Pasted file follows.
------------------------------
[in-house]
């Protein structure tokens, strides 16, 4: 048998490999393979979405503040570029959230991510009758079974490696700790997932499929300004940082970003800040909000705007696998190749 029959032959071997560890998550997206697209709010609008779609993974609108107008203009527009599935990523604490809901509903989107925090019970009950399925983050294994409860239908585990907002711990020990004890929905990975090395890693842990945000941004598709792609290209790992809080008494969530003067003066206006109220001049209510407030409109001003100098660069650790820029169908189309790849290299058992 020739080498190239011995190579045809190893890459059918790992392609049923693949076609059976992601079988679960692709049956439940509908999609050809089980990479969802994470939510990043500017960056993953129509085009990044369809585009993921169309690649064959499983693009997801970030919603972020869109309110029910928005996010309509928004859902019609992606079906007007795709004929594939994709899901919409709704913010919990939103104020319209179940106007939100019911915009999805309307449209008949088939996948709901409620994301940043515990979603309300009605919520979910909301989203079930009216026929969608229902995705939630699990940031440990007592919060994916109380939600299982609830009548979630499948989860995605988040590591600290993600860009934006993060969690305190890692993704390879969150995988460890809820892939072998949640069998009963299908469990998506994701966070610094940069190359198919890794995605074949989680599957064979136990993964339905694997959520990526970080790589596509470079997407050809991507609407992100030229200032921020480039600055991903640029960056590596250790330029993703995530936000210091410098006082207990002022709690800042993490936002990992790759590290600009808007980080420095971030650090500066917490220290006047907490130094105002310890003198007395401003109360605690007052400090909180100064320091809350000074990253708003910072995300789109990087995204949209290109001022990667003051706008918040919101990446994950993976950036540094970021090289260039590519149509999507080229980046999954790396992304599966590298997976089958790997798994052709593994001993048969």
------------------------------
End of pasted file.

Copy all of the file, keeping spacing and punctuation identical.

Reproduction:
[in-house]
């Protein structure tokens, strides 16, 4: 048998490999393979979405503040570029959230991510009758079974490696700790997932499929300004940082970003800040909000705007696998190749 029959032959071997560890998550997206697209709010609008779609993974609108107008203009527009599935990523604490809901509903989107925090019970009950399925983050294994409860239908585990907002711990020990004890929905990975090395890693842990945000941004598709792609290209790992809080008494969530003067003066206006109220001049209510407030409109001003100098660069650790820029169908189309790849290299058992 020739080498190239011995190579045809190893890459059918790992392609049923693949076609059976992601079988679960692709049956439940509908999609050809089980990479969802994470939510990043500017960056993953129509085009990044369809585009993921169309690649064959499983693009997801970030919603972020869109309110029910928005996010309509928004859902019609992606079906007007795709004929594939994709899901919409709704913010919990939103104020319209179940106007939100019911915009999805309307449209008949088939996948709901409620994301940043515990979603309300009605919520979910909301989203079930009216026929969608229902995705939630699990940031440990007592919060994916109380939600299982609830009548979630499948989860995605988040590591600290993600860009934006993060969690305190890692993704390879969150995988460890809820892939072998949640069998009963299908469990998506994701966070610094940069190359198919890794995605074949989680599957064979136990993964339905694997959520990526970080790589596509470079997407050809991507609407992100030229200032921020480039600055991903640029960056590596250790330029993703995530936000210091410098006082207990002022709690800042993490936002990992790759590290600009808007980080420095971030650090500066917490220290006047907490130094105002310890003198007395401003109360605690007052400090909180100064320091809350000074990253708003910072995300789109990087995204949209290109001022990667003051706008918040919101990446994950993976950036540094970021090289260039590519149509999507080229980046999954790396992304599966590298997976089958790997798994052709593994001993048969």